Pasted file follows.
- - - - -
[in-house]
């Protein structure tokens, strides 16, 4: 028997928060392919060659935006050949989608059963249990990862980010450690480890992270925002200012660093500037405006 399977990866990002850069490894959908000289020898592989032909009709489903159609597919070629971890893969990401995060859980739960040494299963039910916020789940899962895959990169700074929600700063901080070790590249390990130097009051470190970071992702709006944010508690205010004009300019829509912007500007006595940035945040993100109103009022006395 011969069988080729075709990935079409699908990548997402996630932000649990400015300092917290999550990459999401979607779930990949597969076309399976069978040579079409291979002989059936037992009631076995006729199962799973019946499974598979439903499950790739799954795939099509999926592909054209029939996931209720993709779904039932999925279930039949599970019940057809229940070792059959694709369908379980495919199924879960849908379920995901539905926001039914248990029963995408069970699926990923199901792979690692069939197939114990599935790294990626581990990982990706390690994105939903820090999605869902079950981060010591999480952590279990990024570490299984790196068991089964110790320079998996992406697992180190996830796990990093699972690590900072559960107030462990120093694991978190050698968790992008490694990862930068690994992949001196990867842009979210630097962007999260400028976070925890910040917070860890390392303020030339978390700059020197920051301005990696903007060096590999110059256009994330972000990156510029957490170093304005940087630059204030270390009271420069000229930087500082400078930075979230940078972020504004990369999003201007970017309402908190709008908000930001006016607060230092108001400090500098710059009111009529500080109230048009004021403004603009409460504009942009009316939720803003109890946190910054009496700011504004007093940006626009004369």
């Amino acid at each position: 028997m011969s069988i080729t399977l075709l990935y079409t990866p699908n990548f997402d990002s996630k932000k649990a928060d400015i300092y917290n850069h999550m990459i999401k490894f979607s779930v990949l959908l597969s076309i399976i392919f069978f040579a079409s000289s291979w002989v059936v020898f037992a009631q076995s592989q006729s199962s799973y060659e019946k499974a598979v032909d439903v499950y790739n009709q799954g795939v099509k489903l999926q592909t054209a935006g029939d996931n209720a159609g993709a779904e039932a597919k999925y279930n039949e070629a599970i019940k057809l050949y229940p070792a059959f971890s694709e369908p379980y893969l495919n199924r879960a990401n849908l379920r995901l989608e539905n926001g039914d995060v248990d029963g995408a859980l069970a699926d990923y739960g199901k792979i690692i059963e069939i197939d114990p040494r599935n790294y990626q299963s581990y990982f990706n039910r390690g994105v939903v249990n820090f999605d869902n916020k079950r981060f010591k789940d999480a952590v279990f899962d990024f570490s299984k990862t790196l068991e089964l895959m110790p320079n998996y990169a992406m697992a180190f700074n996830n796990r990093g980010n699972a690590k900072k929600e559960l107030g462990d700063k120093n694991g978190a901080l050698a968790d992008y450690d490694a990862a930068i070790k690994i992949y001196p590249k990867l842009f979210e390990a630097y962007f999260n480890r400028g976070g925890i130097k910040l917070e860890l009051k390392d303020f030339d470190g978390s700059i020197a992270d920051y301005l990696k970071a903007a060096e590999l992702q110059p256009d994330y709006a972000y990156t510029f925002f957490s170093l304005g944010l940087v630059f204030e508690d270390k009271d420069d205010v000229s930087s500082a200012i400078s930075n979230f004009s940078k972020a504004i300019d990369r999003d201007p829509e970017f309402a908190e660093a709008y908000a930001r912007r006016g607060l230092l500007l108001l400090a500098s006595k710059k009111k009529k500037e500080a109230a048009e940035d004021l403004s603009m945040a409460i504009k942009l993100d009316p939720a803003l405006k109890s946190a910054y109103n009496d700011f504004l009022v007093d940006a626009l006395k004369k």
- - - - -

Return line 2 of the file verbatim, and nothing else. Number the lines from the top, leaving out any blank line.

């Protein structure tokens, strides 16, 4: 028997928060392919060659935006050949989608059963249990990862980010450690480890992270925002200012660093500037405006 399977990866990002850069490894959908000289020898592989032909009709489903159609597919070629971890893969990401995060859980739960040494299963039910916020789940899962895959990169700074929600700063901080070790590249390990130097009051470190970071992702709006944010508690205010004009300019829509912007500007006595940035945040993100109103009022006395 011969069988080729075709990935079409699908990548997402996630932000649990400015300092917290999550990459999401979607779930990949597969076309399976069978040579079409291979002989059936037992009631076995006729199962799973019946499974598979439903499950790739799954795939099509999926592909054209029939996931209720993709779904039932999925279930039949599970019940057809229940070792059959694709369908379980495919199924879960849908379920995901539905926001039914248990029963995408069970699926990923199901792979690692069939197939114990599935790294990626581990990982990706390690994105939903820090999605869902079950981060010591999480952590279990990024570490299984790196068991089964110790320079998996992406697992180190996830796990990093699972690590900072559960107030462990120093694991978190050698968790992008490694990862930068690994992949001196990867842009979210630097962007999260400028976070925890910040917070860890390392303020030339978390700059020197920051301005990696903007060096590999110059256009994330972000990156510029957490170093304005940087630059204030270390009271420069000229930087500082400078930075979230940078972020504004990369999003201007970017309402908190709008908000930001006016607060230092108001400090500098710059009111009529500080109230048009004021403004603009409460504009942009009316939720803003109890946190910054009496700011504004007093940006626009004369």